Christmas Salad Dressing

Last Christmas, I was irritable. For no reason I could directly discern, It took me a long time to get into the Christmas spirit. I finally started feeling some goodwill around December 16, when I started baking Christmas cookies and listening to holiday jazz on Pandora. But before that, I was all bah-humbug.

It’s taken me almost a year, but I think I have successfully traced the roots of my bad attitude. And it is this: I don’t know which Christmas to celebrate anymore.

The way I see it, there are two very distinct Christmases these days. There is cultural Christmas, which I also call Santa Christmas. It’s the Christmas of tradition, the Christmas that is best when snow falls and the fire crackles, the Christmas that features red-cheeked children opening presents around a glittering and glowing tree. It’s the Christmas of cookies and egg nog and candy canes. It’s the Christmas of buying gifts and wrapping them and then forgetting where we hid them around the house before the big day. It’s the Christmas of nostalgic music like “I’ll be Home for Christmas” and “The Christmas Song” and “I’m Dreaming of A White Christmas.”

But none of that has anything to do with the other Christmas, which is the Jesus Christmas, the day we celebrate the ultimate gift of Emmanuel, God with us.

Before I get hate mail, let me clarify that I know many of those traditions have roots in Christian symbolism. I know the story of the candy cane and that we give gifts to echo God’s gift to us and that we drink egg nog because it’s made with eggs and clearly there were chickens in the stable that first night.

But really – let’s be honest. Do you think about the shepherds when you crunch a peppermint stick? Do you stop and thank God for his blessings every time you open a gaily wrapped package?

Or do you just celebrate those traditions because they are fun and nostalgic and sentimental and seasonal?

I know what the answer is for me. And to be clear, I have a lot of tender feelings for Santa Christmas. I see nothing wrong celebrating cultural holidays – as long as we distinguish them as cultural.

The trouble comes, in my mind, when we try to mix the two together like some sort of salad dressing. Because eventually, the two opposing forces of oil and water will sort themselves out of the emulsion, and we’ll be left with a nasty puddle on our plate.

Looking back, I think that’s what was bothering me last December. I’ve lived most of my life with the two Christmases whipped together. But last year, I wanted to bring Jesus to the forefront. Connor and Natalie, then 5 and 7 years old, were old enough to really start to understand the celebration. But the more I tried to make God’s gift the focus of our party, the more annoyed and frustrated I got. I just couldn’t seem to make the Jesus Christmas – that of God-with-us and miracles and the unexpected and God’s voice speaking again after a 400-year silence – shine brighter than the Santa Christmas of cookie decorating and gift opening and snow falling.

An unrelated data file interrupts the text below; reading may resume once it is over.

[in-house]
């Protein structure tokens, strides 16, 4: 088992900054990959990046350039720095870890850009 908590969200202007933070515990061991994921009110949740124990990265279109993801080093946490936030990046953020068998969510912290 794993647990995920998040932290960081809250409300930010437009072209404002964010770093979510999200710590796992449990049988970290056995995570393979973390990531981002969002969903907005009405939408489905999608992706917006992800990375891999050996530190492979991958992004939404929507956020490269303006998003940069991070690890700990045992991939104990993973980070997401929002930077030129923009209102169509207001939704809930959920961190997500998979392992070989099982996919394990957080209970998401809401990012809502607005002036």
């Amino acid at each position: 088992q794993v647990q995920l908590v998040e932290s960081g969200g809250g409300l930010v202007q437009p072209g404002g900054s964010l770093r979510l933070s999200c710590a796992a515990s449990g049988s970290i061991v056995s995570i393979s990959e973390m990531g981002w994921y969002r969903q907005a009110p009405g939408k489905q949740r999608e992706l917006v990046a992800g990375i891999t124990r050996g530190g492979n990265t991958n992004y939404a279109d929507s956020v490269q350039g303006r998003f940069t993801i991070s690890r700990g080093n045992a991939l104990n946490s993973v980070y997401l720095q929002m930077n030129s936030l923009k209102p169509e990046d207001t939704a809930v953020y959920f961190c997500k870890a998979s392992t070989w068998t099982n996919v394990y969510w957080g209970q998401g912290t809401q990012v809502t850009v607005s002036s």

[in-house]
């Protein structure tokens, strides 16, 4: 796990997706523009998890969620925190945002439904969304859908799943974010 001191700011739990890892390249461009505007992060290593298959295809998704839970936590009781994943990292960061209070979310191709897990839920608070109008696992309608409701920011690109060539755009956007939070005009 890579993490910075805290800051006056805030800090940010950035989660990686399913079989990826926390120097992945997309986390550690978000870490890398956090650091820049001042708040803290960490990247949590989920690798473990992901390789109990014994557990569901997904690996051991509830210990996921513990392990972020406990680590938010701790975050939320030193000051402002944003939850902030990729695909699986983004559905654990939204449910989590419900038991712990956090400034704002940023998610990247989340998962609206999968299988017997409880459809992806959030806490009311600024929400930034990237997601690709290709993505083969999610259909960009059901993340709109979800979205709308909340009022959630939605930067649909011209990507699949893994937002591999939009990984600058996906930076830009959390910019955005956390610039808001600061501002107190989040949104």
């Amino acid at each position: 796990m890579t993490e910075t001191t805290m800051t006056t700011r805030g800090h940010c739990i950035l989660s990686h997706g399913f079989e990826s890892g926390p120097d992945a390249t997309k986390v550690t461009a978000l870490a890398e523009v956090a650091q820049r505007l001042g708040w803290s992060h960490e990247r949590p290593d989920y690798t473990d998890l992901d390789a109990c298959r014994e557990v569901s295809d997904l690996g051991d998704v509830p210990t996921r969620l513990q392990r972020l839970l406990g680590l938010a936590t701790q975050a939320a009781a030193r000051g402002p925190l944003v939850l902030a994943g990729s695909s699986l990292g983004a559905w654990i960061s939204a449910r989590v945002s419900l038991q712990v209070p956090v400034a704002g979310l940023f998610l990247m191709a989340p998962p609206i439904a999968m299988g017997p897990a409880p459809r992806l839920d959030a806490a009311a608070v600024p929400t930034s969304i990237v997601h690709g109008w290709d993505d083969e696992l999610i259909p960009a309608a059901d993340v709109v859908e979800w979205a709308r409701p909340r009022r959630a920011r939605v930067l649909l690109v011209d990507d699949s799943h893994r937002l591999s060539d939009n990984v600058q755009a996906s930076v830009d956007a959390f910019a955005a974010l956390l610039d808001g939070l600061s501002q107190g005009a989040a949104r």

To be honest, I’m frustrated still. It’s helped to identify the two competing Christmases. But Santa Christmas is so loud and so overwhelming and so everywhere…. I’m left feeling out-voiced and out-numbered.

I know there are a few things we can do to highlight the real meaning of the season for ourselves and our families. I love the idea of a Jesse tree and the Advent Wreath. I really love the idea of giving to those in need and/or cutting back drastically on the amount of gifts we give each other.

But to be honest, I see so little of God in our cultural Christmas, I wonder why I should bother? Why try to keep the two intertwined? The only reason we celebrate Jesus’ birth on December 25 is because a Roman emperor decided to “Christianize” a pagan holiday. Constantine didn’t want his people to have to give up their mid-winter festivals, honoring the gods Saturn and Mirthras. So he just blended the story of Jesus’ birth into the mix.

And today, almost 2,000 years later, I’m still trying to sop up the mess. I have oil and vinegar all over my heart, and I don't know how to fuse them back together anymore.

For more on this topic, check out Shaun Grove's excellent post A Reply to Those People and Lifenut's thoughtful You don't have to tell me Merry Christmas. I credit both of those posts with helping me to gel the thoughts in my head.


  1. Thanks for putting words to something I'm trying to sort through myself this year. My son is 3, and we relented and told him about Santa, and I'm struggling with it a lot. You're not alone. I'm glad you hit publish! ;)